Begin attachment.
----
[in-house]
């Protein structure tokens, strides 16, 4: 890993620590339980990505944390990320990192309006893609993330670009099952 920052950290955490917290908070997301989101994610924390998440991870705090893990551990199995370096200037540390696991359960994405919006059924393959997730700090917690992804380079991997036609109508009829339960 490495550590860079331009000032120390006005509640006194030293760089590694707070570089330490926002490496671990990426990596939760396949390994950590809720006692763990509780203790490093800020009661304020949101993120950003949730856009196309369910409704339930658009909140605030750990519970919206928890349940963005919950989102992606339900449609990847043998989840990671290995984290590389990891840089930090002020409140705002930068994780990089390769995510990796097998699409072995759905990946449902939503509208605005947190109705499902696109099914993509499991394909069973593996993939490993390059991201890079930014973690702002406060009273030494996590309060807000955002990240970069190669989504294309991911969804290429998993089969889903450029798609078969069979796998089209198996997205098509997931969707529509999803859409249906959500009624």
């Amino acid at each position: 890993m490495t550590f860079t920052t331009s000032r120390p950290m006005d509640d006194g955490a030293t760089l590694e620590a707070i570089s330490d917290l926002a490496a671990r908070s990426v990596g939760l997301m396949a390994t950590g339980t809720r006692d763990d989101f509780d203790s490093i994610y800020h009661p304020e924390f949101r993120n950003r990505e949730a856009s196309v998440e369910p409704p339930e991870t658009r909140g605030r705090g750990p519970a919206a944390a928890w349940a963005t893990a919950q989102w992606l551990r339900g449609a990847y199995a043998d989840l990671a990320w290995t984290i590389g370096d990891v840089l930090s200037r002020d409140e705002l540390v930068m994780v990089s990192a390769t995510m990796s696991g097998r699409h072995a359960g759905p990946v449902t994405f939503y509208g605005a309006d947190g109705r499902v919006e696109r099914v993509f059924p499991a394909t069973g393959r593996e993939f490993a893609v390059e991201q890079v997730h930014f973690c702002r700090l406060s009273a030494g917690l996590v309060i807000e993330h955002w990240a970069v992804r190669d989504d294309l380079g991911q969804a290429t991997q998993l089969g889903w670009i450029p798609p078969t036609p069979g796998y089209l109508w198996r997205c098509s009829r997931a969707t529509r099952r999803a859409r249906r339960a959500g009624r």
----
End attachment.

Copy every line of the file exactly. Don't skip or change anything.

[in-house]
């Protein structure tokens, strides 16, 4: 890993620590339980990505944390990320990192309006893609993330670009099952 920052950290955490917290908070997301989101994610924390998440991870705090893990551990199995370096200037540390696991359960994405919006059924393959997730700090917690992804380079991997036609109508009829339960 490495550590860079331009000032120390006005509640006194030293760089590694707070570089330490926002490496671990990426990596939760396949390994950590809720006692763990509780203790490093800020009661304020949101993120950003949730856009196309369910409704339930658009909140605030750990519970919206928890349940963005919950989102992606339900449609990847043998989840990671290995984290590389990891840089930090002020409140705002930068994780990089390769995510990796097998699409072995759905990946449902939503509208605005947190109705499902696109099914993509499991394909069973593996993939490993390059991201890079930014973690702002406060009273030494996590309060807000955002990240970069190669989504294309991911969804290429998993089969889903450029798609078969069979796998089209198996997205098509997931969707529509999803859409249906959500009624």
């Amino acid at each position: 890993m490495t550590f860079t920052t331009s000032r120390p950290m006005d509640d006194g955490a030293t760089l590694e620590a707070i570089s330490d917290l926002a490496a671990r908070s990426v990596g939760l997301m396949a390994t950590g339980t809720r006692d763990d989101f509780d203790s490093i994610y800020h009661p304020e924390f949101r993120n950003r990505e949730a856009s196309v998440e369910p409704p339930e991870t658009r909140g605030r705090g750990p519970a919206a944390a928890w349940a963005t893990a919950q989102w992606l551990r339900g449609a990847y199995a043998d989840l990671a990320w290995t984290i590389g370096d990891v840089l930090s200037r002020d409140e705002l540390v930068m994780v990089s990192a390769t995510m990796s696991g097998r699409h072995a359960g759905p990946v449902t994405f939503y509208g605005a309006d947190g109705r499902v919006e696109r099914v993509f059924p499991a394909t069973g393959r593996e993939f490993a893609v390059e991201q890079v997730h930014f973690c702002r700090l406060s009273a030494g917690l996590v309060i807000e993330h955002w990240a970069v992804r190669d989504d294309l380079g991911q969804a290429t991997q998993l089969g889903w670009i450029p798609p078969t036609p069979g796998y089209l109508w198996r997205c098509s009829r997931a969707t529509r099952r999803a859409r249906r339960a959500g009624r």